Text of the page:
Colorado turns AF base into digital center
Colorado turns AF base into digital center
Closed Denver site is now a training lab for communications techs
By Trudy Walsh
When the Air Force closed Denver's Lowry Air Force Base in October 1994, the surrounding community lost its economic mainstay. What do you do with two square miles of Air Force base once it has closed? Turn it into a theme park? A shopping mall? Hardly credible options for a collection of deserted runways, barracks, office buildings and workshops.
Lowry had been through a lot of changes in its 60-year existence. It was the first home of the U.S. Air Force Academy and the summer home of President Dwight D. Eisenhower while he was in office. In the 1960s, Lowry was a test range for Titan missiles, and in the 1980s it was a space control command center, equipped with its own generator and blast walls.
In February of last year, Colorado officials partnered with Lucent Technologies Inc. and Bell Labs Innovations of Murray Hill, N.J., to revive Lowry. The plan? Go digital.
The team transformed Lowry's 18 buildings into the Higher Education and Advanced Technology (HEAT) Center, an academy to teach local workers telecommunications skills. At the heart of HEAT is the Convergent Technologies Innovations Lab (CTIL), a training lab dedicated to Internet services, data networking and video communications.
Down but not out
At the Higher Education and Advanced Technology Center, students and local residents can get access to e-mail, newsgroups and the Internet via four SGI servers.
'Lowry was the poster child for base closings,' said Rick Mann, director of CTIL.
At the center of HEAT is a cable vault with a backbone infrastructure, Mann said. Most of the center's hardware comes from SGI, including all of its servers. SGI's Professional Services team designed and installed HEAT's Internet services, as well as its planned distance-learning program.
The team built the HEAT infrastructure on an SGI Origin 2000 server running MediaBase, a Web-based video delivery software from SGI offshoot Kasenna Inc. of Mountain View, Calif., said SGI account manager Martina Nowak McElroy. MediaBase delivers video in Apple QuickTime, RealVideo, MPEG1 and MPEG2 formats, McElroy said.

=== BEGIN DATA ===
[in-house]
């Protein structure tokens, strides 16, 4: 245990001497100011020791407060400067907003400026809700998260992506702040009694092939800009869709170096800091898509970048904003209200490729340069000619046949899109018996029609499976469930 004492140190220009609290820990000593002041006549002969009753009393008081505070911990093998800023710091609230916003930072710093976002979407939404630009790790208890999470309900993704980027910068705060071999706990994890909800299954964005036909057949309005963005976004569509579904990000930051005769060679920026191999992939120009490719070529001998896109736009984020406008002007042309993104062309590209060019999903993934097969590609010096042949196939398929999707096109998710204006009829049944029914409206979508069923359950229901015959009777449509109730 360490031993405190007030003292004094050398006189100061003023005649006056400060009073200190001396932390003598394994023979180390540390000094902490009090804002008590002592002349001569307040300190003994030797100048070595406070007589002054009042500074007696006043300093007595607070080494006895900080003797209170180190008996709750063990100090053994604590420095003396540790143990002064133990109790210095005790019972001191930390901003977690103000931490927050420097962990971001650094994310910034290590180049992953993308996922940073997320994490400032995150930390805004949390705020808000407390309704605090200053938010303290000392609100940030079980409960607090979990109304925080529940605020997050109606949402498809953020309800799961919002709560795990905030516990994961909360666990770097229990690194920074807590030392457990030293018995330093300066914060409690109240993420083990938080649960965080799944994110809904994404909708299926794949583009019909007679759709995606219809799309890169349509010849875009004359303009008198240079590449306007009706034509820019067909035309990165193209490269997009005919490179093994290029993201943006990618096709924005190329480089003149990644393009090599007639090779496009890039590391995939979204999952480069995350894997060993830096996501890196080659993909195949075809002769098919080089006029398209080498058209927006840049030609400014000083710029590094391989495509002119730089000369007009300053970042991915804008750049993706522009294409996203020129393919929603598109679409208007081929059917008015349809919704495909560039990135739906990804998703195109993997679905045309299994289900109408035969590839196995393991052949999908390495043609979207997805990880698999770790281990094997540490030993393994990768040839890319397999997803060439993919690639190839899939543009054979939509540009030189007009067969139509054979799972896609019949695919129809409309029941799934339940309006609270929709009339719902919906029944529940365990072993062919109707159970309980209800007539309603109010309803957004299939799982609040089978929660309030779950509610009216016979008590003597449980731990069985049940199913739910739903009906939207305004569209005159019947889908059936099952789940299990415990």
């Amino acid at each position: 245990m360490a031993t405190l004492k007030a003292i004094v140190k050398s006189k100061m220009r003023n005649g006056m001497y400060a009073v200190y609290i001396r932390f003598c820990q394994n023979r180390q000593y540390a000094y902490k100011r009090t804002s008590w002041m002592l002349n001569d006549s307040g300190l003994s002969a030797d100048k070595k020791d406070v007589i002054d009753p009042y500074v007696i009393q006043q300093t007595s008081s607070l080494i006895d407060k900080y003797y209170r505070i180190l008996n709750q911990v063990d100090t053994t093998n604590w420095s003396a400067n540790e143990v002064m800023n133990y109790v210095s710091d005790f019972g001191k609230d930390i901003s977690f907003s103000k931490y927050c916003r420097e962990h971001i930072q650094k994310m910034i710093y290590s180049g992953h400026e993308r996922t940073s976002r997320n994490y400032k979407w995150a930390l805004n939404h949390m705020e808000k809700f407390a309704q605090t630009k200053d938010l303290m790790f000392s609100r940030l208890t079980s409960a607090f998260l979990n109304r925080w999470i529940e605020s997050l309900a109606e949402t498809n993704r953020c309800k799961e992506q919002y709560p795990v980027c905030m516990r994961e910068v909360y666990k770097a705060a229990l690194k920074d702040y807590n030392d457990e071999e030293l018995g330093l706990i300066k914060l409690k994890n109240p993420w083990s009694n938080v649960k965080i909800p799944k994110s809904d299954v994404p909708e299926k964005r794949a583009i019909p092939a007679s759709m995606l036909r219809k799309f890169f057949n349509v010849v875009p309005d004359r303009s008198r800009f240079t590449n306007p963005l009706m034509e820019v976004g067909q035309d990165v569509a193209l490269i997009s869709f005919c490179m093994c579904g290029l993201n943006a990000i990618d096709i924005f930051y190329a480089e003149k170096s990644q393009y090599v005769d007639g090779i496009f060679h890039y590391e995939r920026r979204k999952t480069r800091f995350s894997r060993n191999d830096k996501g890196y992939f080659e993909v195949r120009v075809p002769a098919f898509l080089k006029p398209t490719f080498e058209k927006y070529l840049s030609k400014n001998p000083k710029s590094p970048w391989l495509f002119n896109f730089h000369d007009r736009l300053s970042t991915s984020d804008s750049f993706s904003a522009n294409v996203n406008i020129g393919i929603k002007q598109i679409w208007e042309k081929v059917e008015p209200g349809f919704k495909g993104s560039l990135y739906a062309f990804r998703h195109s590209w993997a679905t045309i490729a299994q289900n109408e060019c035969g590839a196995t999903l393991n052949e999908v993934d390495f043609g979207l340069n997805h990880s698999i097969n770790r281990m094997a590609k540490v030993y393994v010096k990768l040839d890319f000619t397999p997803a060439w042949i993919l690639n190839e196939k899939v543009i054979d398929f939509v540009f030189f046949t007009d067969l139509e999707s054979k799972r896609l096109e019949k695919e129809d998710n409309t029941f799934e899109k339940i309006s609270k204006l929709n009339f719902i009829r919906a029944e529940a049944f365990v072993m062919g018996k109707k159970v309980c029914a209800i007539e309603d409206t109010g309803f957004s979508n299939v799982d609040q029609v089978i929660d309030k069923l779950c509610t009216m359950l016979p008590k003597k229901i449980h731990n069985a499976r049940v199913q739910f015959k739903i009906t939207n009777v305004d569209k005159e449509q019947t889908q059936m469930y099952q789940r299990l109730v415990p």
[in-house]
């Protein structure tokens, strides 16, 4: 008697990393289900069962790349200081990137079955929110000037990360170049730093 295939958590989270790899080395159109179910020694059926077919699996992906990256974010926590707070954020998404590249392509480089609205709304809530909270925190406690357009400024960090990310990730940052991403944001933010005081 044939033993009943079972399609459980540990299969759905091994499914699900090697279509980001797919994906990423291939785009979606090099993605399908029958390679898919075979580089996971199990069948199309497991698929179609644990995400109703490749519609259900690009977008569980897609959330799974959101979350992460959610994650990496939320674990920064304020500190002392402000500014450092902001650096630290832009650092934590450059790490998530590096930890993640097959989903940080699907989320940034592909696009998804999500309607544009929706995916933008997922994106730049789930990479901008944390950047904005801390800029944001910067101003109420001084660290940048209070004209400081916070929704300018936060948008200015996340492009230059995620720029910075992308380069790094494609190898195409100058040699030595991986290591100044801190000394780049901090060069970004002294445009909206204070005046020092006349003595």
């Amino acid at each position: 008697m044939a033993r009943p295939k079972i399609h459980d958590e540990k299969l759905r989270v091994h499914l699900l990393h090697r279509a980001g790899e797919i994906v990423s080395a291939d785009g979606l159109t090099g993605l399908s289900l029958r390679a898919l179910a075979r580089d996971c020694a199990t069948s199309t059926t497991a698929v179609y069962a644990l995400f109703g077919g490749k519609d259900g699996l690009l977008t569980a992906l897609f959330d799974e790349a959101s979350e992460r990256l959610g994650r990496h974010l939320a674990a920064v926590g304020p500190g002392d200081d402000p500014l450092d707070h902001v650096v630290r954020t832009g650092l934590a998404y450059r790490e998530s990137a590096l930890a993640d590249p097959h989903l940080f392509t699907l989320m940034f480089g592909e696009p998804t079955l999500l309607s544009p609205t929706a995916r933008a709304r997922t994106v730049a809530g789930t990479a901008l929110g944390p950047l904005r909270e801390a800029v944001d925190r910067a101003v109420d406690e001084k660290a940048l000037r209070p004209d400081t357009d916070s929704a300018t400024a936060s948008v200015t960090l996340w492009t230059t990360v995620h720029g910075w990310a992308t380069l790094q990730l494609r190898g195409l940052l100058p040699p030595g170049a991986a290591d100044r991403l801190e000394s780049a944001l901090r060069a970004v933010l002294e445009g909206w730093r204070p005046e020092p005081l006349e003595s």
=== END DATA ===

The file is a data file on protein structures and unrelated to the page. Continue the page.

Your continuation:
Students and the community residents can link to newsgroups and e-mail over four SGI servers: an Origin 200 e-mail server with a Mips R10000 processor and 256M of RAM; two Origin 200 bulletin board system servers with gigachannel expansions'one of which functions as an Internet service provider server'and an Origin 2200 media server with 32G of RAM. The servers are administered from an SGI O2 workstation with a Mips RM5200 processor and 32M of RAM, which provides sole access from the central HEAT classroom. There's also an SGI 320 PC with a 500-MHz Pentium III processor and 128M of RAM for graphically intensive multimedia work.
The ISP is connected to a Cajun M770 multifunction fault-tolerant switch from Lucent that can handle voice, video and data on asynchronous transfer mode or Ethernet backbones.
Mann compared Lowry and the HEAT Center to small Jura Mountain villages in Switzerland, the hub of the watch industry since the 16th century. Starting in the 1970s, the Swiss watch industry faced competition from East Asian manufacturers. Unfazed, the Swiss engineers and craft workers translated their precision watch-making skills into making equipment for artificial hearts.
'People who live in Colorado know the hard truth: You need a job,' Mann said. Coloradans are entrepreneurs at heart, he said. 'If we can channel all that entrepreneurial energy into the Internet, it could really do something. Colorado's gold mining industry collapsed in the early 1900s. The new gold we're mining is information technology. The miners in 1849 needed someone to outfit them,' Mann said. 'Well, Lucent is outfitting these new miners.'A technical concern
One of HEAT's purposes is technical outreach to what Mann calls Colorado's 'little devastated towns''where industrial-era economies based on mining or oil have collapsed.
Mann and his team studied Sedgwick County as the first remote site for the HEAT Center. The county has a population of 3,000. After people graduate from high school, they leave, he said. Mann's group is training students in five high schools to be webmasters. 'They'll be selling Web sites to businesses instead of candy bars,' Mann said.